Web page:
...the benefit of the pandemic. So many institutions had to lean in and they leverage their partnerships. And there were these wonderful a ha moments where they saw Wow, you know, this can help us. You're listening to banking on Digital Growth with James Robert Ley, who believes there is no better time than now to educate and empower financial brands to gain a fresh perspective around future growth opportunities. That's why today's episode is part of the new starts now series brought to You by Nimbus, who offers a complete set of tech tools and services all designed and engineered to empower you and your financial brand to maximize your future growth potential. Greetings and hello, I am James Robert Ley and welcome to the 153rd episode of the Banking on Digital Growth podcast. Today's episode is part of the news starts now series, and I'm excited to welcome both Renee Newman and John Jane Clays to the show. Renee is an accomplished financial services executive and board member, and John is the president of Nimbus Q. So we're going to focus the conversation today around two key elements required for continuous future growth when it comes to collaboration number one collaboration that happens internally and number two collaborations that happens externally. In fact, collaboration, as I've started sharing on the podcast based on conversations I've been having with others, is what I'm predicting is going to be a big theme we're going to see throughout the industry over the next three years. There's a transformation, really a buzz, I feel as I'm seeing more and more conversations around collaborations take place. Perhaps as Covid could have been the great connector, an event, an experience that has brought us all closer together, even though we might have been quote unquote apart for a bit of time and one of the best ways to collaborate with others, whether that be internally or externally, is to go all in on them all being an acronym here at Digital Growth Topia that stands for the A being asked the first l being listen and then the second l being learning, learning really through observation, so asking, listening and learning and with collaboration in mind for today's conversation. Welcome to the show Renee and John. It is good to have you both on today to be here before we get into our conversation around collaboration. I want to kick things off. I always like to kick things off on a positive note here and take a minute or two to collaborate, to converse for a bit about what's been going well for you. What's one thing that you're excited about? What's one thing that you're energized about right now, personally or professionally, it's always your pick. I'll go first. So I what I'm excited about is my golf game is coming back. You know, I retired my horse. I'm not jumping anymore. So I thought, You know what? I'm going to pick up the sticks again. And to my surprise, not too bad. You know, I broke 90 and I know that's not record breaking stuff, but, you know, I'm out playing again, and it's good you're doing way better than I ever have. So keep it up, and it's all about progress and not perfection. On that front. It's it's and I love golf because it's it really is. It's a game against yourself and the environment, and it's always something that you can continuously improve on. Renee, what about you? What's good in your world? Well, I just am loving this whole thanksgiving season honestly and gratitude and, you know, being able to reconnect with people and family. So I'm just really excited about that. And the year has gone by so quickly, so it gets me excited about what's in store for 2022. This year has flown by it. It really is amazing when we look back at where we've come from, where we're at and then looking ahead at where we can go next. I think you're hitting on a key theme here, Renee, This idea of reconnecting and I know John, you've been on a listening tour reconnecting for Nemesis Q. So first and foremost,...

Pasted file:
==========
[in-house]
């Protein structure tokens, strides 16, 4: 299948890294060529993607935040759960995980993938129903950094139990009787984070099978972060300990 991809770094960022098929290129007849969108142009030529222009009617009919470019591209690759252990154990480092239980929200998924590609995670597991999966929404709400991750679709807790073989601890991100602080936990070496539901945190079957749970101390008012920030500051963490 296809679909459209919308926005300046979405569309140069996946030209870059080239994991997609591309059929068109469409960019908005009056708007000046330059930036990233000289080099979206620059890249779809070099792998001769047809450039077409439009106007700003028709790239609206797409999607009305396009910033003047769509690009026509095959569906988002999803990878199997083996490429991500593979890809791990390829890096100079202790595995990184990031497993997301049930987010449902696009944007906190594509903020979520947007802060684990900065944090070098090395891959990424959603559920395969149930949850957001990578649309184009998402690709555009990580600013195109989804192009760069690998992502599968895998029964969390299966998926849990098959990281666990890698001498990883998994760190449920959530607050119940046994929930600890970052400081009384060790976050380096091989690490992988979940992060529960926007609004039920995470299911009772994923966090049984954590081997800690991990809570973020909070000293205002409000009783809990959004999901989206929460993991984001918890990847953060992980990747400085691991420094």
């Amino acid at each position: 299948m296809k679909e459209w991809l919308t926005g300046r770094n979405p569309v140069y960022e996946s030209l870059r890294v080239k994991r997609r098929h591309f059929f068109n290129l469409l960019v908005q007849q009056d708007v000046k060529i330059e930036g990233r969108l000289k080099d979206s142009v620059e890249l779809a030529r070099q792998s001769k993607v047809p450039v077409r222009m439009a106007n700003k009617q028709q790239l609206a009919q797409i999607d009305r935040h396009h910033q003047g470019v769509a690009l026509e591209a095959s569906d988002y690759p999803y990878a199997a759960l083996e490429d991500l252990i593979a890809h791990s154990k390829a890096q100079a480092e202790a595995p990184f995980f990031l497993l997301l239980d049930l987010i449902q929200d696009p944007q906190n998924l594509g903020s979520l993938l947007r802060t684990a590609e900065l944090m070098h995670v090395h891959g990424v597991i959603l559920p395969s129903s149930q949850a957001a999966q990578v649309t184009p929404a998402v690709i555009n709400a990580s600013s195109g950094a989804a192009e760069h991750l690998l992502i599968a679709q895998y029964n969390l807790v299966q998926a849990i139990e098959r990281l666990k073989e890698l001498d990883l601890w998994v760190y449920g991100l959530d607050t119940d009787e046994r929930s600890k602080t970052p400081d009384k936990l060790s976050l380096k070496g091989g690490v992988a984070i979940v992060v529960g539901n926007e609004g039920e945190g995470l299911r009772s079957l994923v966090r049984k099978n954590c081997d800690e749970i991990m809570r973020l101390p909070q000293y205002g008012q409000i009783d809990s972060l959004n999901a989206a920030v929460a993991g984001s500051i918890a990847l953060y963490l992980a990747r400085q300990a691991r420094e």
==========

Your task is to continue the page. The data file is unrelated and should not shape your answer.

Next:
...what does that mean? This idea of a listening to her. I like the sound of it. It rings well, but can you define what a listening tour is for the dear listener listening? I love that we're starting there because actually, yeah, listening to her is if you can get to the other side of a listening tour and you say, You know what? I see things the way they really are for my customers and for us. That's great. And that's what it's really all about So, you know, we put together starting in March. You know, the Cousteau got started and we thought, Hey, one, we need to get out and do awareness. But mostly just listen like what is going on? You know, for credit unions and and so probably visited 15 cities with 50 different leadership teams listen to their strategies about what they want to do. What's happened for them coming out of covid some pretty profound effects On them and drivers. And I also taught a class on risk management to 200 executives, and that was cool just to listen to them about what are the thorny problems you guys are facing and the risk that you're managing? And so it's just kind of taking in all that data just to kind of understand what's happening for everybody. That's a great point. And there's no better time, I think, to do something like this than now, considering what we have all experienced over the last 18 months. Renee, you're You want to give you this idea of reconnecting? I know listening collaboration. They do go hand in hand together and and listening is is a an external activity. But It can also be an internal activity, a key part of creating a positive E x or a positive employee experience, which is one of the experiences that we teach as part of the overall digital growth experience. I'm curious. Renee. Where does the idea of listening and collaboration resonate with a positive employee experience? Well, I think the world has changed as we've been discussing, and it's never going to be the same. And I think we have this wonderful opportunity to lean in and ask questions. And as leaders, a practice that I've established and I find super helpful is to ask what is really going well and what isn't going so well from an employee standpoint, I think we discover a lot of things you know, with the rush to get during covid and the pandemic to work from anywhere you know, Does that Does that mean it's optimum right now? No. I mean, how many systems does an employee have to click or enter or go through to effectively do their job? So I think now is a great time to just build that into your practice, asking those two valuable questions and it's interesting you talk about this idea of what's going well, what could be even better and well, is an acronym here at the Digital Growth Institute, where we take the first W. That's where have you been winning. What are your wins? The second point is the e. What are you excited about right now? So a little bit of past a little bit of present. We stay in the present with the first El what have you been learning? And then finally we get future focus. What are we looking forward to most? And so when's exciting learning and looking All are a part of this idea of the experience that you're talking about here, John, I want to come back to you because you bring up this notion of thorny issues, something that you've had some conversations around. What are the issues? I like your word, the thorny issues or how I frame them the roadblocks and challenges. What's keeping leadership at these financial brands up at night? What's keeping them awake right now? You know, I'm glad you called it thorny because it really is. No matter how you approach these problems, it's out a little bit, you know, and I think there's three categories that I heard about. One is just the compression on earnings, that it's real out there. You know the competition on every line item on that income statement is having some kind of pressure from the big money centers, thin text, whatever it is, and...